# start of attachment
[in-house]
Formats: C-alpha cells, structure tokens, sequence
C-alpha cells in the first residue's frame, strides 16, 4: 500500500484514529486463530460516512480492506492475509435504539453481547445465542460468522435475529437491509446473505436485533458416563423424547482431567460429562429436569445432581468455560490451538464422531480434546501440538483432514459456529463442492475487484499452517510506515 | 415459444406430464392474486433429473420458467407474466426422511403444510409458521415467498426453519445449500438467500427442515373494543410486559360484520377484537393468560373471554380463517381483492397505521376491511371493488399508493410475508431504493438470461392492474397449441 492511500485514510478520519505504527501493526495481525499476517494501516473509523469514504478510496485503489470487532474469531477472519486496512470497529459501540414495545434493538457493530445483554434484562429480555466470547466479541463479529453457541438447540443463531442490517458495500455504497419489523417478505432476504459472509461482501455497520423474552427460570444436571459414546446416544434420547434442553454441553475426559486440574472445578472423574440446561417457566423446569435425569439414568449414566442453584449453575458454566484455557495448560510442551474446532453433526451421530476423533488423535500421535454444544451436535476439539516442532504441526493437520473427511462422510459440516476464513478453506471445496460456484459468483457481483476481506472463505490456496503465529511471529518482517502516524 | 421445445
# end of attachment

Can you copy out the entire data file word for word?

[in-house]
Formats: C-alpha cells, structure tokens, sequence
C-alpha cells in the first residue's frame, strides 16, 4: 500500500484514529486463530460516512480492506492475509435504539453481547445465542460468522435475529437491509446473505436485533458416563423424547482431567460429562429436569445432581468455560490451538464422531480434546501440538483432514459456529463442492475487484499452517510506515 | 415459444406430464392474486433429473420458467407474466426422511403444510409458521415467498426453519445449500438467500427442515373494543410486559360484520377484537393468560373471554380463517381483492397505521376491511371493488399508493410475508431504493438470461392492474397449441 492511500485514510478520519505504527501493526495481525499476517494501516473509523469514504478510496485503489470487532474469531477472519486496512470497529459501540414495545434493538457493530445483554434484562429480555466470547466479541463479529453457541438447540443463531442490517458495500455504497419489523417478505432476504459472509461482501455497520423474552427460570444436571459414546446416544434420547434442553454441553475426559486440574472445578472423574440446561417457566423446569435425569439414568449414566442453584449453575458454566484455557495448560510442551474446532453433526451421530476423533488423535500421535454444544451436535476439539516442532504441526493437520473427511462422510459440516476464513478453506471445496460456484459468483457481483476481506472463505490456496503465529511471529518482517502516524 | 421445445